MEAA, the union for Australia’s journalists, welcomes the news that the Australian Federal Police has ruled out laying charges against News Corporation journalist Annika Smethurst following their raid on her home a year ago, but warns laws remain in place that could see any Australian journalist face the same fate.
The raid related to an April 2018 news story Smethurst had written about discussions that the Australian Signals Directorate would be granted powers to spy on Australian citizens. The story was true. In April this year the High Court ruled that the warrant the AFP used to search Smethurst’s home was unlawful.
MEAA Media section federal president Marcus Strom said: “It has taken almost a year for common sense to prevail and for the AFP to rule out charging Annika Smethurst. But we still wait to hear if ABC journalists Dan Oakes and Sam Clark will be charged for their 2017 news story on alleged war crimes. Like Annika’s story, their report on allegations made against Australian Defence personnel is also true but that still led to a raid on the ABC the day after the AFP raid on Annika’s home.
“That’s two raids in two days for reporting the truth. The raids represent a clear indication that the government and its agencies have been pursuing a war on journalism using the powers of a police state. It shows how Australia’s national security laws are being misused in order to criminalise legitimate public interest journalism, punish whistleblowers who seek to expose wrongdoing, and deny the public’s right to know the truth about what our governments are doing in our name,” Strom said.
“The laws that enabled these assaults on press freedom still exist. Two Parliamentary inquiries have yet to report their recommendations on how to fix this crisis. Australia was denounced around the world for these raids and there are concerns that if such things can take place in Australia, that will only encourage other countries to do the same,” he said.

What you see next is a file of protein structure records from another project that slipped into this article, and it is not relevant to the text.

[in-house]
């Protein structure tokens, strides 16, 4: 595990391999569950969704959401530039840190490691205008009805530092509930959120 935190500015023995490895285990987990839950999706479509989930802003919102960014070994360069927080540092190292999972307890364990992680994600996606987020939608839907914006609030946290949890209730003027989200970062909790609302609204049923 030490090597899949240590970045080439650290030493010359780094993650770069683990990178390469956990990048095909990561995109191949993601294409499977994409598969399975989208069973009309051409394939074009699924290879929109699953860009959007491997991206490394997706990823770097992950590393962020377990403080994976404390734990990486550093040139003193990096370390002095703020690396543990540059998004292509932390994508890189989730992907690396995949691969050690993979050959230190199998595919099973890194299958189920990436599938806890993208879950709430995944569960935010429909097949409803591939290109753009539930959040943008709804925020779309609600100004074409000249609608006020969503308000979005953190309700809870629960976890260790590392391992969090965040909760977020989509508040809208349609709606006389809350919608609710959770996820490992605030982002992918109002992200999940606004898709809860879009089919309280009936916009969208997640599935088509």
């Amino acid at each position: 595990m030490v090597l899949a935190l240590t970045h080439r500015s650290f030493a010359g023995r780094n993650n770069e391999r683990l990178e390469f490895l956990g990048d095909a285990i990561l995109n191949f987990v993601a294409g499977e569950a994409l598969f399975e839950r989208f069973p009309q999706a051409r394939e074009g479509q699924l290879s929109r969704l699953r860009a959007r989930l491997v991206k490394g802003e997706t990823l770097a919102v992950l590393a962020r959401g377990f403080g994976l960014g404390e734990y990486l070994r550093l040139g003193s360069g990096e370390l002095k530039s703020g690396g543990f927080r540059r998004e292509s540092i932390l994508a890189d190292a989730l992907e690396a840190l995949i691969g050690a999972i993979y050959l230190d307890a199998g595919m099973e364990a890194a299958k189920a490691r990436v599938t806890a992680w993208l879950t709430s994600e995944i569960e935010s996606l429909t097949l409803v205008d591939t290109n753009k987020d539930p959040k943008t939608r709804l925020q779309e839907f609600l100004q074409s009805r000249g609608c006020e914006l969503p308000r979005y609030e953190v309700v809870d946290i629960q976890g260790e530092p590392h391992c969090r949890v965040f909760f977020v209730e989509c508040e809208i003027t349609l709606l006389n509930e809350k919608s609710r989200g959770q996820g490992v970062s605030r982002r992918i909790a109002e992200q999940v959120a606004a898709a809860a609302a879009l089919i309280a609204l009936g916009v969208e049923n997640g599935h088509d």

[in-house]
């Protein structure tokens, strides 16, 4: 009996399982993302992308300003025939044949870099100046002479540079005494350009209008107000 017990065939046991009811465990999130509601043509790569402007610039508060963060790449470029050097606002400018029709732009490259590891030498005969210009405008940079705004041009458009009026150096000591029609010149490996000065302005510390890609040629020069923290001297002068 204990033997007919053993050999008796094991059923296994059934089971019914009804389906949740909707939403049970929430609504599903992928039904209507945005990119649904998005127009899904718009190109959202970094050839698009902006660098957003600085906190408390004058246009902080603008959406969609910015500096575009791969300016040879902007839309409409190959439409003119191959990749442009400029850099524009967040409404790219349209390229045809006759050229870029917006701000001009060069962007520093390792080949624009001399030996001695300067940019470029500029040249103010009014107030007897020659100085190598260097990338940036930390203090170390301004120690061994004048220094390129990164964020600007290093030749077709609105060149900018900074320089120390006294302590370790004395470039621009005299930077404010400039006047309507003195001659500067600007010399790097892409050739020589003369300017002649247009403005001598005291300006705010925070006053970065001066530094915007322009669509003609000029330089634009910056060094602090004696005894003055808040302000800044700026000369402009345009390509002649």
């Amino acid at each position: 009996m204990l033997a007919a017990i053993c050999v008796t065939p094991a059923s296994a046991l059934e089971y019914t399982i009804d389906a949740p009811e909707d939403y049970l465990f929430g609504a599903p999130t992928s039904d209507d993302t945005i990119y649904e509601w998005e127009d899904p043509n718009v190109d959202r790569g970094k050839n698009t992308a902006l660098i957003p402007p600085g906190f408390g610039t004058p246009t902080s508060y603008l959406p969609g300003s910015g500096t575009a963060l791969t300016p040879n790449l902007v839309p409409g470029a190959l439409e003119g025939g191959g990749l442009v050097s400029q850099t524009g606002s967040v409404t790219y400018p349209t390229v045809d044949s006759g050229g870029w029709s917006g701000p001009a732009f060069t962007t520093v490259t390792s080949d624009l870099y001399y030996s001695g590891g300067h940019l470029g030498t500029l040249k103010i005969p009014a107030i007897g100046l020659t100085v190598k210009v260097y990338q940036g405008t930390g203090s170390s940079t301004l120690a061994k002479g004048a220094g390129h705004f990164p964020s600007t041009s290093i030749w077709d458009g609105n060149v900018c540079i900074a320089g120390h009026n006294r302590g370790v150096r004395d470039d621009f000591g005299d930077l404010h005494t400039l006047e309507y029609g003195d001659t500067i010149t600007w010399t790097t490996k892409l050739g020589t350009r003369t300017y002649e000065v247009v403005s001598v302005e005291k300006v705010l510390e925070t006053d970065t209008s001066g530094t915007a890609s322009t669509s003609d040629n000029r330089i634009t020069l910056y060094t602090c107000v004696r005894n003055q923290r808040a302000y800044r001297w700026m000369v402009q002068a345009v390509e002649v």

MEAA, through the Australia’s Right To Know industry group, has called for an urgent suite of reforms:
• The right to contest the application for warrants for journalists and media organisations;
• Exemptions for journalists from laws that would put them in jail for doing their jobs, including security laws enacted over the last seven years;
• Public sector whistle-blowers must be adequately protected – the current law needs to change;
• A new regime that limits which documents can be stamped secret;
• A properly functioning freedom of information (FOI) regime; and
• Defamation law reform.
Strom said: “Until our statutes are overhauled, Australians’ right to know will continue to be threatened. Journalists will be jailed for doing their jobs, whistleblowers will be intimidated into silence, government information will be locked away and the public will be denied the right to know. In the current crisis, Australians need to be reassured that they are being kept informed – that’s how a healthy, functioning democracy should work.”